Richland: But your aggregate is worth something.

Parizanski: My aggregate’s worth something but I’m not getting a like level of
service. Maybe it’s not universal. You’re in California and I’m in the Midwest.

Humphries: A carrier that can give us an online program and give us online
access to customer service and give us all of the things we’ve outlined is going to get a
pile of business in the next several months.

Fat Pipe: This is Fat Pipe (LAUGHTER). Four years ago, if we had a dedicated
customer with WorldCom (MCI WorldCom Inc.), we could call the switch, have the hunt group
changed, have international calling added … we could have any kind of changes made
within two minutes. Now WorldCom tells us it’s five days, when actually it’s 10 days to
make a simple 20- or 30-second change for a dedicated customer.

Power: And the customer is simply unwilling to accept that.

Kubarych: It’s the same thing with something as simple as turning up 800 numbers
with one vendor some of us have a lot of business with. We used to be able to call and get
a customer a toll-free number very quickly–certainly within 24 hours. Now it’s maybe five
days, more likely 10 days. The response level has severely deteriorated.

Praske: What we’re all talking about is the value of an agent. I can’t imagine a
company going out and having to deal with these carriers directly. As frustrating as it is
to us … these customers don’t know how to navigate through the system. We’ve all built
companies based on our ability to do that. If the timeline is five days, we can sometimes
get it down to two. The poor customers are being told five, and that’s if they can get
through to customer service in five days. And it takes another 10 [days].

And the large carriers are absolutely ridiculous in this regard. If one of our
customers is also working with AT&T [Corp.] or MCI, we’ll often end up helping to
resolve a problem. Just last week, on behalf of one of our customers, we were in queue for
57 minutes with AT&T, and we got somebody who said we needed to speak with an account
rep. We were transferred to that rep and, of course, we got voice mail. Three days later,
someone returned our call. That’s what the customer is encountering. We don’t want that to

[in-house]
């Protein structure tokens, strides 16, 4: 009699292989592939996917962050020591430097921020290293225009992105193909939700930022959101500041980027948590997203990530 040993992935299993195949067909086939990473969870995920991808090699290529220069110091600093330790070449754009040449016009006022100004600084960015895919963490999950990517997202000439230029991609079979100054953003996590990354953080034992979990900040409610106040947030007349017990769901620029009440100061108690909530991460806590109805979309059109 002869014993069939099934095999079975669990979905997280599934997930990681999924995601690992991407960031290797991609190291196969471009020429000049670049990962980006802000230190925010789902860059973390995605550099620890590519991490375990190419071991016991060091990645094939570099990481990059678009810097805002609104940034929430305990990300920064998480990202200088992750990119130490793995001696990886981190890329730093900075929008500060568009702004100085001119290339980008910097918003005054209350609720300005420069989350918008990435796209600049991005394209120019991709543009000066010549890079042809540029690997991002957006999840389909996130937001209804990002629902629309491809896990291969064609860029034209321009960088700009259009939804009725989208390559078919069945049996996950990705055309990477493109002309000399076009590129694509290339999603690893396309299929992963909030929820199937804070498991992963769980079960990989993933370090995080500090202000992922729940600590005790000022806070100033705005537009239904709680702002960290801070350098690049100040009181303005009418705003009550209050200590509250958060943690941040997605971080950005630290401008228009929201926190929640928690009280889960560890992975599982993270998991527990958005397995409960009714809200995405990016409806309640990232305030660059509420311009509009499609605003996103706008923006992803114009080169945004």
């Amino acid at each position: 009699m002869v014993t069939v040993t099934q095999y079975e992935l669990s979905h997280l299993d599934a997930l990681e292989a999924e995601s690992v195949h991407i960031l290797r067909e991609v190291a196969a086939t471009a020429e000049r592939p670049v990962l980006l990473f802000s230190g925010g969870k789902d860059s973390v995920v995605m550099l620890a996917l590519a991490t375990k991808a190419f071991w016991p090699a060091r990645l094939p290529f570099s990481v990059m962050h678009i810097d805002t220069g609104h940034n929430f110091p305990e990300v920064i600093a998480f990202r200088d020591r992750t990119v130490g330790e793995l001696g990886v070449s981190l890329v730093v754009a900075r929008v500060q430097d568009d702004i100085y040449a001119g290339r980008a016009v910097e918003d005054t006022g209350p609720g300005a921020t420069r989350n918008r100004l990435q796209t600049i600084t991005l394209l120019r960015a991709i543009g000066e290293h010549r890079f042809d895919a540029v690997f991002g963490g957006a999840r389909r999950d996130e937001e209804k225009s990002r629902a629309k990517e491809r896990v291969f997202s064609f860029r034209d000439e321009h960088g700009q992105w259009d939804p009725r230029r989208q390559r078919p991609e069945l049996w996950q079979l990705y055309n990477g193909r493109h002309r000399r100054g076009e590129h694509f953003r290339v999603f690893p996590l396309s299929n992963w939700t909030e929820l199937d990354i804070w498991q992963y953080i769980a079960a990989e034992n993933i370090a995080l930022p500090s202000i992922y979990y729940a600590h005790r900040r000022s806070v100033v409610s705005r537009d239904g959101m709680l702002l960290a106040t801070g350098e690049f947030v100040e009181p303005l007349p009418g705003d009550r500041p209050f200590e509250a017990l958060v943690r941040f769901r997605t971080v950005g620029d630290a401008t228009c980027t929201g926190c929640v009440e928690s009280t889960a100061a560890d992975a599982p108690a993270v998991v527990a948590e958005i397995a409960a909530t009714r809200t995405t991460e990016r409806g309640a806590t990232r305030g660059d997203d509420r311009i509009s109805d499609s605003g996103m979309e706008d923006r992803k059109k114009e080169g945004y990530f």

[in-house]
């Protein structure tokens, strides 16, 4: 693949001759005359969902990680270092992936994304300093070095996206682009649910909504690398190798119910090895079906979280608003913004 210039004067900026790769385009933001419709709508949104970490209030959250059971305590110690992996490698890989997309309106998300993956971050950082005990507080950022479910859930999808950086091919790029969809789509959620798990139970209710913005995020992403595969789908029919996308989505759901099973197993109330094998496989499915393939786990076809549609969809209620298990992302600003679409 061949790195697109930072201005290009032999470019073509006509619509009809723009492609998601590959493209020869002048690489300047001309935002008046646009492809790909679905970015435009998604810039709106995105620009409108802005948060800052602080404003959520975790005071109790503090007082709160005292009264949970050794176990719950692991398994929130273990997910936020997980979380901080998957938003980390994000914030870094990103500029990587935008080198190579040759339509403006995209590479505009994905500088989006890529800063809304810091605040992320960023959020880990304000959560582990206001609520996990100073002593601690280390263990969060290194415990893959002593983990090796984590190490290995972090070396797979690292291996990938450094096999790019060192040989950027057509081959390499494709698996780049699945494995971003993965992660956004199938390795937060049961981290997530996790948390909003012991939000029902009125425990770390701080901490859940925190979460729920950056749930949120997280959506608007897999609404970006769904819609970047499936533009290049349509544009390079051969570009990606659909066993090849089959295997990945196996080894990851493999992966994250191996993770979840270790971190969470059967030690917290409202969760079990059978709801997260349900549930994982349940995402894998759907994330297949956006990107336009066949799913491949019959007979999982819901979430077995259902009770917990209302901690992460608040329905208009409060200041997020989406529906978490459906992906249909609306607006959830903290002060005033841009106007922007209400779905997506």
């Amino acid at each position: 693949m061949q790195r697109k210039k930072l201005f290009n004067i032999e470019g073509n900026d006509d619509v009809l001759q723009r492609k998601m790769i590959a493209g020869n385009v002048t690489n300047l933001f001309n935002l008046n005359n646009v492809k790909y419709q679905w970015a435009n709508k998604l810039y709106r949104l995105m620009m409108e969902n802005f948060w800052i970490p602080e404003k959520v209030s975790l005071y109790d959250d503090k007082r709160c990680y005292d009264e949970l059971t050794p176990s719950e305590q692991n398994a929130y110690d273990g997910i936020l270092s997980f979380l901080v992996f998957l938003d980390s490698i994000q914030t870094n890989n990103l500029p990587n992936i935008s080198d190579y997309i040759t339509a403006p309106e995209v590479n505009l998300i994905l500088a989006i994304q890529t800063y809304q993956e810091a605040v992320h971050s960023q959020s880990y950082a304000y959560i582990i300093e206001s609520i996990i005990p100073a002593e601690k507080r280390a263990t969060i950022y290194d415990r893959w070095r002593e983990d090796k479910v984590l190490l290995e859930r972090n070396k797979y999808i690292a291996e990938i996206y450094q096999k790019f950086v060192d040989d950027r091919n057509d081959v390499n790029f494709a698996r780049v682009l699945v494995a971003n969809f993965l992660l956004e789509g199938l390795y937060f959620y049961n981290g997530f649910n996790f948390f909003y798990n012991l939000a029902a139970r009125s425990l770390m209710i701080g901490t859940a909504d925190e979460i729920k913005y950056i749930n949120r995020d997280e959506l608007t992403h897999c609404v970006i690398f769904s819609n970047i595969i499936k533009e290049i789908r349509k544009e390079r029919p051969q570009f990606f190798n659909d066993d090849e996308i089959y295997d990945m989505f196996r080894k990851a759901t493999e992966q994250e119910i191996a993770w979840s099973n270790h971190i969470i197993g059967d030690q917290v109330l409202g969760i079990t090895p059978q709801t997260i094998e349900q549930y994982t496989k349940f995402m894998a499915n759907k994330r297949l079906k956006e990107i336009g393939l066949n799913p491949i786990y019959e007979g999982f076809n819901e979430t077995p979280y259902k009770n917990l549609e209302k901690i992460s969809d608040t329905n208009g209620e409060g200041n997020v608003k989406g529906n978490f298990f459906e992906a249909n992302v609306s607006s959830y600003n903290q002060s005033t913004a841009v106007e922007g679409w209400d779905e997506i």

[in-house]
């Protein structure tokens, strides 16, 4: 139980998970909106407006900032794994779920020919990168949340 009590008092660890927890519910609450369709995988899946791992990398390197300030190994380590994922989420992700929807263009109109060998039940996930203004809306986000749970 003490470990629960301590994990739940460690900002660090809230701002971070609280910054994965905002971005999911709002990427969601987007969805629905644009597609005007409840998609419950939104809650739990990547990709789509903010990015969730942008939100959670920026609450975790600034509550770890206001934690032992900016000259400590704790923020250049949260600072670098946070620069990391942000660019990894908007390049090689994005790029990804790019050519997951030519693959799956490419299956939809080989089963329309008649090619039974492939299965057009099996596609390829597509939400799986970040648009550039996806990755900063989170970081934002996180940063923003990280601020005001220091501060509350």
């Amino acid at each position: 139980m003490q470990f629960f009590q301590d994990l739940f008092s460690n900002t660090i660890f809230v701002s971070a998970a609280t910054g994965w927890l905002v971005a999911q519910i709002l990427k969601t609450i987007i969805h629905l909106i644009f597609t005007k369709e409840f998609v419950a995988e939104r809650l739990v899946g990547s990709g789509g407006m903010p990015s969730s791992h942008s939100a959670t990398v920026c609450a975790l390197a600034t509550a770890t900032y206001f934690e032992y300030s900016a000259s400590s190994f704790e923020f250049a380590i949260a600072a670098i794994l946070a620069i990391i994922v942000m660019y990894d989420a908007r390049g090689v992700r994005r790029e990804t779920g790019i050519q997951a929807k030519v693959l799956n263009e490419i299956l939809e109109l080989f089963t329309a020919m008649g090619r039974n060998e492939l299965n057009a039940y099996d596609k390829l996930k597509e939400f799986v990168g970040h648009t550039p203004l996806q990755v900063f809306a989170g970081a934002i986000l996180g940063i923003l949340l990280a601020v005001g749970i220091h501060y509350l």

change (LAUGHTER).

Titsch: So despite the fact that carriers and resellers are injecting millions
and millions of dollars into customer care systems and processes, every one of you has
seen a huge degradation in customer service. (Everyone nods "yes.")

Praske: They’re injecting the millions into ACD (automatic call distributor)

Bohm: Yeah, customer avoidance (LAUGHTER).

Wilder: I know that a lot of the carriers are misdirected and all that, but
there’s one carrier out there that, in my opinion, is doing a great job. That’s Cable
& Wireless [Inc. (C&W)]. With C&W, you have access to the customer’s invoice
on the Internet. You can pull up your account and see the same invoice that customer
service looks at. If some ANIs were added one or two days ago, you can go in there and see
if the ANIs got added.

Jim Gledhill: You can also check notes on the account.

Power: Can you add ANIs via the Internet or that online system?

Wilder: It’s coming (LAUGHTER).

Parizanski: Can you add accounting codes and things like that?

Wilder: Well, you can send an e-mail message. And C&W’s response is pretty
quick on 800 numbers. Usually, with most carriers, you don’t find out about a problem for
two or three months, until a customer calls in and says, "Hey, I’m still being billed
by AT&T. I thought you switched me over." Essentially, I need a carrier that can
cut down on my maintenance. I don’t have the personnel that some of you have.

Fat Pipe: In terms of, "It’s coming," Qwest is releasing a product
called Q Partner, which is an extranet that operates over the Internet, but it’s closed
and password-protected. Soon, I’m told, agents will have the ability to put in a customer
account number or name and pull down information about that customer. And in February,
you’ll be able to enter your orders online, without having to go through the Internet
bulletin board process. That’s a hopeful sign.